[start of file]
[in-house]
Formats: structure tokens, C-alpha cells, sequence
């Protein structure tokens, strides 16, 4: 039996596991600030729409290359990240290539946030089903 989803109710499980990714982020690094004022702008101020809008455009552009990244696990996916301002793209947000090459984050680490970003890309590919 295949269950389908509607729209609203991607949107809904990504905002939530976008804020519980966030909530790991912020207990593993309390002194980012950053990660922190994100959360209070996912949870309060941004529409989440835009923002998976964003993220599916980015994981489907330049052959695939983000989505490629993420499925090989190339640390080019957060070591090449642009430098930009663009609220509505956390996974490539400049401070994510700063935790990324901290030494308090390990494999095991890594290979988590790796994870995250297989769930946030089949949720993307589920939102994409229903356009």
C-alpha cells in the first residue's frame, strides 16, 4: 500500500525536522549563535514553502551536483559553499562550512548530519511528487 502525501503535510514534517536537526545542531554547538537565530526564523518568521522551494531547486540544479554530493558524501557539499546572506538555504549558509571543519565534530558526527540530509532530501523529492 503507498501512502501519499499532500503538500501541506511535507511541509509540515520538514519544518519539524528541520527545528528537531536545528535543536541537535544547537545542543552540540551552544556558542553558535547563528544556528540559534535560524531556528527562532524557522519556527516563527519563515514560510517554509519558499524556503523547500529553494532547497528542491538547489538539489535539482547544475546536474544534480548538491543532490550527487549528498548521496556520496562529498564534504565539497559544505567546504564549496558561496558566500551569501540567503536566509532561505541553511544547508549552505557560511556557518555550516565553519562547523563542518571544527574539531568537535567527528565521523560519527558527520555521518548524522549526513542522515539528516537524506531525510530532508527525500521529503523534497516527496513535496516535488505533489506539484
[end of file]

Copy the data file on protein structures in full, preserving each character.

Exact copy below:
[in-house]
Formats: structure tokens, C-alpha cells, sequence
């Protein structure tokens, strides 16, 4: 039996596991600030729409290359990240290539946030089903 989803109710499980990714982020690094004022702008101020809008455009552009990244696990996916301002793209947000090459984050680490970003890309590919 295949269950389908509607729209609203991607949107809904990504905002939530976008804020519980966030909530790991912020207990593993309390002194980012950053990660922190994100959360209070996912949870309060941004529409989440835009923002998976964003993220599916980015994981489907330049052959695939983000989505490629993420499925090989190339640390080019957060070591090449642009430098930009663009609220509505956390996974490539400049401070994510700063935790990324901290030494308090390990494999095991890594290979988590790796994870995250297989769930946030089949949720993307589920939102994409229903356009």
C-alpha cells in the first residue's frame, strides 16, 4: 500500500525536522549563535514553502551536483559553499562550512548530519511528487 502525501503535510514534517536537526545542531554547538537565530526564523518568521522551494531547486540544479554530493558524501557539499546572506538555504549558509571543519565534530558526527540530509532530501523529492 503507498501512502501519499499532500503538500501541506511535507511541509509540515520538514519544518519539524528541520527545528528537531536545528535543536541537535544547537545542543552540540551552544556558542553558535547563528544556528540559534535560524531556528527562532524557522519556527516563527519563515514560510517554509519558499524556503523547500529553494532547497528542491538547489538539489535539482547544475546536474544534480548538491543532490550527487549528498548521496556520496562529498564534504565539497559544505567546504564549496558561496558566500551569501540567503536566509532561505541553511544547508549552505557560511556557518555550516565553519562547523563542518571544527574539531568537535567527528565521523560519527558527520555521518548524522549526513542522515539528516537524506531525510530532508527525500521529503523534497516527496513535496516535488505533489506539484